The Meaning Behind Some of the Most Famous Paintings - FAD Magazine

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The Meaning Behind Some of the Most Famous Paintings

The saying a picture is worth a thousand words is very applicable to famous paintings and their critical deconstruction. The artist might want to portray different meanings for different people. This is why paintings are much more complicated than they appear because of different viewers having different opinions. Sometimes it is much easier for artists to paint to express their emotions, and as Edward Hopper rightly says: ‘If I could say it in words, there would be no reason to paint.’ Many works of art have also inspired novels to be written based on the paintings, which later are also developed into movies, such as ‘The Da Vinci Code’. Below you will find a list of some of the most famous painting as well as the stories behind them.

  1. Girl with a Pearl Earring

    This painting was drawn by the artist Johannes Vermeer in the year 1665. Her gaze has left art enthusiasts impressed since the painting appearing in the late 19th century. However, it is all a mystery since we do not know much about the woman that modelled for this portrait. The only suggestions were that the woman might be the daughter or the mistress of Vermeer. Nonetheless, the image does not highlight the importance of the actual person in the painting, but the turban that is worn, seen as an idealized image in exotic clothing.
  1. Christ in the Storm on the Sea of Galilee

This painting was drawn by the artist Rembrandt van Rijn in the year 1633. It was later purchased by an art enthusiast, Isabella Stewart Gardener, in 1898. This piece of art was showcased in the Museum of Fine Arts in Boston before it was stolen along with other important artwork valued at around half a billion in the year 1990.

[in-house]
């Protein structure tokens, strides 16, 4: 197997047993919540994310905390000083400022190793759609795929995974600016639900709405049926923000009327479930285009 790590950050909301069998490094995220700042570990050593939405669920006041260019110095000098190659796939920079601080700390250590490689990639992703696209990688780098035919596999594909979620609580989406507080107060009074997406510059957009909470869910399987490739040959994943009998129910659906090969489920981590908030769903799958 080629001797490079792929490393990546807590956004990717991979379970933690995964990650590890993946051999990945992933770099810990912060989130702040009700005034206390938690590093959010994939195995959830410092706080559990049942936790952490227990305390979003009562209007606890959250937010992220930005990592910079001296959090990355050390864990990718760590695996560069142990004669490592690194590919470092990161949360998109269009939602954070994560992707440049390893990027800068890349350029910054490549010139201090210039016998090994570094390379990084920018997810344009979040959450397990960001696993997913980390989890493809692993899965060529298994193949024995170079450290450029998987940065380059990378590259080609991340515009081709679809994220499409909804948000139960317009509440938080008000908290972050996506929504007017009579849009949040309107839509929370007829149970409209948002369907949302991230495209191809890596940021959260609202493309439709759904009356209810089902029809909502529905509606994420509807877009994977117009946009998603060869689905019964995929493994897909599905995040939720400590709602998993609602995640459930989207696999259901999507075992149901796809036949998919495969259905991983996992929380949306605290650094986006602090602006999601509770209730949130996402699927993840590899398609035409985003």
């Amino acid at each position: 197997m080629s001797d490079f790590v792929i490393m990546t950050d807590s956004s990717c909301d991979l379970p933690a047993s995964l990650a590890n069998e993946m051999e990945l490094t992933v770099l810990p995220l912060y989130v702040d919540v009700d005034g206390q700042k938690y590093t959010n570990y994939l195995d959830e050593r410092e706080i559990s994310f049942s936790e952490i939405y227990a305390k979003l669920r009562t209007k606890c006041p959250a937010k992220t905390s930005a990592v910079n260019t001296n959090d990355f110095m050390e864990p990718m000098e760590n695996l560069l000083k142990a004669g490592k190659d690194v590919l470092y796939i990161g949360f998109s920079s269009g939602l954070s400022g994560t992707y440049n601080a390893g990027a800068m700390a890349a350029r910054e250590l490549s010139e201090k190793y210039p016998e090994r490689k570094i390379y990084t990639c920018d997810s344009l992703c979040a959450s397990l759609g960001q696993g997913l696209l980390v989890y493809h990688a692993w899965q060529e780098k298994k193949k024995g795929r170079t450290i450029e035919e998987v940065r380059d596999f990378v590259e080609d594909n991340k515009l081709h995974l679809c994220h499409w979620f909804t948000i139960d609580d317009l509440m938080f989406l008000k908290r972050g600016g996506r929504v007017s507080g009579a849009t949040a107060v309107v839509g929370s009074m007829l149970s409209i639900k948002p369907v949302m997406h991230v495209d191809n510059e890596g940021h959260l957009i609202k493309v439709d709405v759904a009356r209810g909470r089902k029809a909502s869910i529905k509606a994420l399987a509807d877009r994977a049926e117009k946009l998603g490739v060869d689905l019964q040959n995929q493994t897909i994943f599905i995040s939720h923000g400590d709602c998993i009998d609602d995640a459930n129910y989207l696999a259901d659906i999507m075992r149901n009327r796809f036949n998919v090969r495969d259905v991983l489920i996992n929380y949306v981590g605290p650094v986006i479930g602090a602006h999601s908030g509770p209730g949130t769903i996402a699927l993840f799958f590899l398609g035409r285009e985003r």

1. The Cardsharps

This painting was drawn by the artist Michelangelo Merisi da Caravaggio around 1594. The painting was the turning point of Caravaggio’s career as his very first independent piece. The Cardsharps provides a glimpse of the gambling culture of those days with a boy playing card with another boy who has some extra cards tucked in his belt. Nowadays, one can compare this scenario to nowadays’ gambling world, which mainly consist of online casinos as can be seen at MrCasinova.com.

  1. Self Portrait with Bandaged Ear

This painting was drawn by the artist Vincent van Gogh in the year 1889. This art is well known for having severed his very own ear. When van Gogh heard the news of his friends impending departure, he cut off his own ear, wrapped it in a newspaper and handed it to a local prostitute for safekeeping. This painting depicts the artist himself in a studio with his right side of his head wrapped in a cloth. This painting is known to be inconsistent since it is known that in reality, it was his left ear that was removed. However, it is known that it is his inverted reflection perceived by the artist himself looking in a mirror.

  1. The Scream

This painting was drawn by the artist Edvard Munch in the year 1893. This masterpiece is widely interpreted as the response to the pressures experienced in modern life. Originally, this painting had a completely different intent and was titles ‘The Shriek of Nature’. This painting was stolen in 1994 from the Oslo National Gallery and recovered some months later.



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